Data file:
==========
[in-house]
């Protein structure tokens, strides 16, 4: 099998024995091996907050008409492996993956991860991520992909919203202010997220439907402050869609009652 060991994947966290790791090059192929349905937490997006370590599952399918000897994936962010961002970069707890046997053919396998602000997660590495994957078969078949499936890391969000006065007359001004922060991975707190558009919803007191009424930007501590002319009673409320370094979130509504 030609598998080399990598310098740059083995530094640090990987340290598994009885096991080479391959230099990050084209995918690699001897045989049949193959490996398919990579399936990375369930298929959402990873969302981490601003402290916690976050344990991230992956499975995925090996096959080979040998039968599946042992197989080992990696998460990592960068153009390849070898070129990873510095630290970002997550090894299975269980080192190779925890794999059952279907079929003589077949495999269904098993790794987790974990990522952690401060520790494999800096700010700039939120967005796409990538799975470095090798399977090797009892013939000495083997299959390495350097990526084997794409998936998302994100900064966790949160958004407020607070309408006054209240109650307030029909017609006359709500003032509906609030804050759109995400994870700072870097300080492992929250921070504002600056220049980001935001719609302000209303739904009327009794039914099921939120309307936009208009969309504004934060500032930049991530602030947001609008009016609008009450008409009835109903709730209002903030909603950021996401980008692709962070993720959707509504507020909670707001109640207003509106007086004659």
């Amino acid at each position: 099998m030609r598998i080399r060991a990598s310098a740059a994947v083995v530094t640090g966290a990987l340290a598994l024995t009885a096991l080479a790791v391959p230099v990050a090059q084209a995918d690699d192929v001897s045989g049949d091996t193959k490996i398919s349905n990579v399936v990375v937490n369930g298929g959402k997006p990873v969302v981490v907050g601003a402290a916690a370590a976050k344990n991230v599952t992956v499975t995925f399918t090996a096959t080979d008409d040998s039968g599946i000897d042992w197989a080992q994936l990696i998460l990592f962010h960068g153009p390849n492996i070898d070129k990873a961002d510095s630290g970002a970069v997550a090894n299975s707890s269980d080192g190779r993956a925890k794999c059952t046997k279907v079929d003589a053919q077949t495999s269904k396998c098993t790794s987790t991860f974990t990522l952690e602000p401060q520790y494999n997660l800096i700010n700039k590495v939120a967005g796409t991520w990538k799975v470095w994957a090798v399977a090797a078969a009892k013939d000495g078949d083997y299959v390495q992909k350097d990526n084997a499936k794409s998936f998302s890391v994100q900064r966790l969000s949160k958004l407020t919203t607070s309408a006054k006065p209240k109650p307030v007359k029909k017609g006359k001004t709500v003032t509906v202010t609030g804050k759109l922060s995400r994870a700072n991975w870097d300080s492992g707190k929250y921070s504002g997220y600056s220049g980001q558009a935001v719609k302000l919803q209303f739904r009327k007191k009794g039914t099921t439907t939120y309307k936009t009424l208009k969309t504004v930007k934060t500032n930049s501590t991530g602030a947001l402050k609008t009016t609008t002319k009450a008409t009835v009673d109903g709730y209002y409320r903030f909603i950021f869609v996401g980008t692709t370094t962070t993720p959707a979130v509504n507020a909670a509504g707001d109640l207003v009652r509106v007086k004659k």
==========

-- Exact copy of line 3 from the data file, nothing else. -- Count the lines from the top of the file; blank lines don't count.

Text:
């Amino acid at each position: 099998m030609r598998i080399r060991a990598s310098a740059a994947v083995v530094t640090g966290a990987l340290a598994l024995t009885a096991l080479a790791v391959p230099v990050a090059q084209a995918d690699d192929v001897s045989g049949d091996t193959k490996i398919s349905n990579v399936v990375v937490n369930g298929g959402k997006p990873v969302v981490v907050g601003a402290a916690a370590a976050k344990n991230v599952t992956v499975t995925f399918t090996a096959t080979d008409d040998s039968g599946i000897d042992w197989a080992q994936l990696i998460l990592f962010h960068g153009p390849n492996i070898d070129k990873a961002d510095s630290g970002a970069v997550a090894n299975s707890s269980d080192g190779r993956a925890k794999c059952t046997k279907v079929d003589a053919q077949t495999s269904k396998c098993t790794s987790t991860f974990t990522l952690e602000p401060q520790y494999n997660l800096i700010n700039k590495v939120a967005g796409t991520w990538k799975v470095w994957a090798v399977a090797a078969a009892k013939d000495g078949d083997y299959v390495q992909k350097d990526n084997a499936k794409s998936f998302s890391v994100q900064r966790l969000s949160k958004l407020t919203t607070s309408a006054k006065p209240k109650p307030v007359k029909k017609g006359k001004t709500v003032t509906v202010t609030g804050k759109l922060s995400r994870a700072n991975w870097d300080s492992g707190k929250y921070s504002g997220y600056s220049g980001q558009a935001v719609k302000l919803q209303f739904r009327k007191k009794g039914t099921t439907t939120y309307k936009t009424l208009k969309t504004v930007k934060t500032n930049s501590t991530g602030a947001l402050k609008t009016t609008t002319k009450a008409t009835v009673d109903g709730y209002y409320r903030f909603i950021f869609v996401g980008t692709t370094t962070t993720p959707a979130v509504n507020a909670a509504g707001d109640l207003v009652r509106v007086k004659k």